SEATTLE — Seattle Children’s has closed three of its operating rooms because of the same fungus that forced the shutdown of all the hospital’s operating rooms earlier this year. The hospital is also looking into two new infections caused by the Aspergillus mold.

The mold was discovered during a routine air test conducted Sunday, according to a Children’s news release Monday, which said, “We are deeply sorry for the impact the air quality issues in our operating rooms continue to have on our patients and families. Seattle Children’s remains committed to doing what’s right to keep our patients safe.”

Children’s closed four operating rooms May 18 and shuttered the remaining 10 on May 24 because of Aspergillus. The rooms were reopened July 4.

The hospital struggled with the fungus last year, when three surgical patients became ill from the mold and one of them died. Three more patients became sick after being infected by the mold earlier this year. The patient who died was infected in 2018 but died this year. Children’s reported the death to the state Department of Health (DOH) on May 20 — the date the hospital also reported the mold was present in four of its operating rooms.

Children’s officials did not immediately respond Monday to a series of questions and the hospital’s chief medical officer, Dr. Mark Del Baccaro wasn’t made available for an interview.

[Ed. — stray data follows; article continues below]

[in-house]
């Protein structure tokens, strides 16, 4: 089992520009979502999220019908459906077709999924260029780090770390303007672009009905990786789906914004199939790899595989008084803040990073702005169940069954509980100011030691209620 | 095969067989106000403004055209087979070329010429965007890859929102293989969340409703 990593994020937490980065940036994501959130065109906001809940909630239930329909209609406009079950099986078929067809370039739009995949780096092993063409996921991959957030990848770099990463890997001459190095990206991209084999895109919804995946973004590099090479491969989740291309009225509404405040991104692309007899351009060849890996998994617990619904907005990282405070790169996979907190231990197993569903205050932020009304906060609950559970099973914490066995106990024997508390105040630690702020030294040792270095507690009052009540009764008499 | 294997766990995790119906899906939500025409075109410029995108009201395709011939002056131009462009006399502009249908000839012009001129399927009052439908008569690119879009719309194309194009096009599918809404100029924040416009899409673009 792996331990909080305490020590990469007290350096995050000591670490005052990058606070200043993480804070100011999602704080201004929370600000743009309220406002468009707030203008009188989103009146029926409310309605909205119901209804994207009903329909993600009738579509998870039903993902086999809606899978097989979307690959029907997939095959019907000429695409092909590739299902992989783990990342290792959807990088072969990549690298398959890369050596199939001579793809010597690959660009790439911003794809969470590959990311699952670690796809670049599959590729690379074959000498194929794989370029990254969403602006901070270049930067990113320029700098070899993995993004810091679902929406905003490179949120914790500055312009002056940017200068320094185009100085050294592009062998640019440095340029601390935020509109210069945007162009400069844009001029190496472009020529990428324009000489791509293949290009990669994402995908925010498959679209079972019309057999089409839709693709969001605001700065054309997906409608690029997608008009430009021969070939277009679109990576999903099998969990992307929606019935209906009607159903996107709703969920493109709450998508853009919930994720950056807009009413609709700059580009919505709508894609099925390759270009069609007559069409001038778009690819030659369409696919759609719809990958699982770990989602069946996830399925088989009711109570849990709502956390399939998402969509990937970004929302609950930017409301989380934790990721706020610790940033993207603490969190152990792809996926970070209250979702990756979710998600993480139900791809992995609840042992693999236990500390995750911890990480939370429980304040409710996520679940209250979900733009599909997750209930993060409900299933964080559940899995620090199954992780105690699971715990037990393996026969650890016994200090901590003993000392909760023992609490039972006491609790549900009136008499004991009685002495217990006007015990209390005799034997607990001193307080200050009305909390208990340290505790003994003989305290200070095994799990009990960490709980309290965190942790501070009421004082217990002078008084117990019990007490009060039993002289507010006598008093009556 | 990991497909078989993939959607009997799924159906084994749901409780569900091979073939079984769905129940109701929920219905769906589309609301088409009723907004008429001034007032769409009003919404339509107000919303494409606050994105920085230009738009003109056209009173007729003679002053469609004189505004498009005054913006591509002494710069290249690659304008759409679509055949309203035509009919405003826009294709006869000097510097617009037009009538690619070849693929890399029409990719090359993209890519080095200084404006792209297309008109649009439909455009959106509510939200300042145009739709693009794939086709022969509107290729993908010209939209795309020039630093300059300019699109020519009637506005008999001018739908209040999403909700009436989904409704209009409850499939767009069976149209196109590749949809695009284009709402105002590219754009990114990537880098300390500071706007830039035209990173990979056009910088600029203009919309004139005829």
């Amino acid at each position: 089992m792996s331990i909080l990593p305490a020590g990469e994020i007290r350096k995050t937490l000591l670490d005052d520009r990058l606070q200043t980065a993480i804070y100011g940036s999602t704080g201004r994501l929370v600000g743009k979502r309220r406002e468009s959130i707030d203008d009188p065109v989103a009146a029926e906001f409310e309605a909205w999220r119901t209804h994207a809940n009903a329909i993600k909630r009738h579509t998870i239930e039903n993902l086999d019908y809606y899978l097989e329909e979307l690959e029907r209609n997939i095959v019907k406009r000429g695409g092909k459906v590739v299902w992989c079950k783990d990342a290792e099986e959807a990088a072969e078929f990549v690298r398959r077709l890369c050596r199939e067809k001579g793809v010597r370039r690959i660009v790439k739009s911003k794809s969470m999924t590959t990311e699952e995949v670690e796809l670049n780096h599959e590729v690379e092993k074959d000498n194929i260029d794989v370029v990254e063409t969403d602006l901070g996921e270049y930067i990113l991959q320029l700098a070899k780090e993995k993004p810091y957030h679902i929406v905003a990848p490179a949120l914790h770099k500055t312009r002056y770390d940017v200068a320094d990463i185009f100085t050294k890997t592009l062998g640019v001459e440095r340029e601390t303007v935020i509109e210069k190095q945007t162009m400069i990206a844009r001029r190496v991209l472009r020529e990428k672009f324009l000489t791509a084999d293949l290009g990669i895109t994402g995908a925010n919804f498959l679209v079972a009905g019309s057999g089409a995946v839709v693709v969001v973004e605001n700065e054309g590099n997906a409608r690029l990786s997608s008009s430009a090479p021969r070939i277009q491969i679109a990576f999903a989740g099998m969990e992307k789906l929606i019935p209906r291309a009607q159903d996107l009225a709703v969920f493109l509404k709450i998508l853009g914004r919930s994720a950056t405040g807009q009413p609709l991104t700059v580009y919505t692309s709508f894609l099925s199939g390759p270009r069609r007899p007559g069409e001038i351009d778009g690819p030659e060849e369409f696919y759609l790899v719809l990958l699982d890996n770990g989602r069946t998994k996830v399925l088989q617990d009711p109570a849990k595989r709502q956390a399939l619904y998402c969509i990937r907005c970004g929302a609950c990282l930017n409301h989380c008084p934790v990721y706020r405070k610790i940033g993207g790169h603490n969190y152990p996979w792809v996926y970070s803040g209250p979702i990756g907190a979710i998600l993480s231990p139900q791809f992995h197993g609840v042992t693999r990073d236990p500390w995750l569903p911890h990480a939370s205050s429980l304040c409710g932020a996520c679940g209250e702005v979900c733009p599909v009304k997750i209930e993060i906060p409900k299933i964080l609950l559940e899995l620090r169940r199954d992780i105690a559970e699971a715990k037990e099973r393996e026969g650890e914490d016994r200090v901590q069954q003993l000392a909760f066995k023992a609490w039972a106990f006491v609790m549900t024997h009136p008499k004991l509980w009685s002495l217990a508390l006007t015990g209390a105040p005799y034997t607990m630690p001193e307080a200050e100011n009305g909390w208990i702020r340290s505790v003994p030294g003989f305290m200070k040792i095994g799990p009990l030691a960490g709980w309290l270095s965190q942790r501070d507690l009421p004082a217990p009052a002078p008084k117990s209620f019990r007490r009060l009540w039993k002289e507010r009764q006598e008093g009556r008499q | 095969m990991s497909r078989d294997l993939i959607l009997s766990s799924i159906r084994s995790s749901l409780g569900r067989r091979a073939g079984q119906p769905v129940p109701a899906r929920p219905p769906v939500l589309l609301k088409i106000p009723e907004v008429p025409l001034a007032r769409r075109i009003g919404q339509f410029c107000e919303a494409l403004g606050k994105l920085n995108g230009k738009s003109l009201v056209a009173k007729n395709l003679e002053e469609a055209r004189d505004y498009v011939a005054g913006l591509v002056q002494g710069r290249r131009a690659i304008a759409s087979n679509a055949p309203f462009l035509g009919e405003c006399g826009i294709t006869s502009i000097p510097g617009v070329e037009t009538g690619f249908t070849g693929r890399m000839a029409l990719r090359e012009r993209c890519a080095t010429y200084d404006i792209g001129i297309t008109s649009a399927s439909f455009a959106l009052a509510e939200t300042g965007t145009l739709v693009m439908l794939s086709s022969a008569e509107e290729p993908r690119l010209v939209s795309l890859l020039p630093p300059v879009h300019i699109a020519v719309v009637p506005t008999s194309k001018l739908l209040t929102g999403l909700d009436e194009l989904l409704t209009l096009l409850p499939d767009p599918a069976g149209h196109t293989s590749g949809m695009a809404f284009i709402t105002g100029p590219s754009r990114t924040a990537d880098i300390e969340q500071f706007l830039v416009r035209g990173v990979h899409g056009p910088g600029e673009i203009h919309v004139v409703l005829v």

Aspergillus is a common mold found outdoors and indoors. People breathe in spores daily without getting sick, according to the Centers for Disease Control and Prevention. But people with lung disease or weakened immune systems, and especially organ or stem-cell-transplant patients, are at higher risk of developing aspergillosis, a disease caused by the mold. Aspergillosis can range from mild to serious, manifesting as an allergic reaction or infections in the lungs and other organs.

Patients are typically infected when dust is stirred up during renovation or construction at a hospital, or through contaminated biomedical devices.

DOH was notified of the situation Sunday night and is still learning the details, said spokeswoman Julie Graham. Children’s also informed Public Health — Seattle & King County Sunday night and told the agency it is initiating an investigation to determine the cause of the mold’s reappearance, said Public Health spokesman James Apa.

After the past two discoveries of Aspergillus, DOH opened investigations. In May, DOH and the Centers for Medicare and Medicaid Services (CMS) found the hospital to be deficient of effective oversight for “quality improvement, infection control that put patients at risk of harm from pathogenic organisms.” A surprise DOH inspection of Children’s this summer found it to be in compliance with state requirements.

CMS had threatened to remove Children’s from the federal program for patients using Medicare and Medicaid, but notified the hospital in August the upgrades it made to its air-filtration system moved Children’s back in compliance.

Death from a fungal infection caused by Aspergillus is not a “notifiable condition” that requires health-care providers to notify public-health authorities, according to DOH.

In an August interview hospital officials said the problem was caused by a gap in the array of small air filters used to catch smaller particles like mold. That air-handling unit was shut and a new one was to be installed, Del Beccaro said.

Children’s officials have not said how the mold returned. The Aspergillus problem last year was the result of small gaps in the walls of two operating rooms, Del Beccaro said.

The operating-room closures this year forced about 1,000 patients to postpone procedures or seek surgeries elsewhere.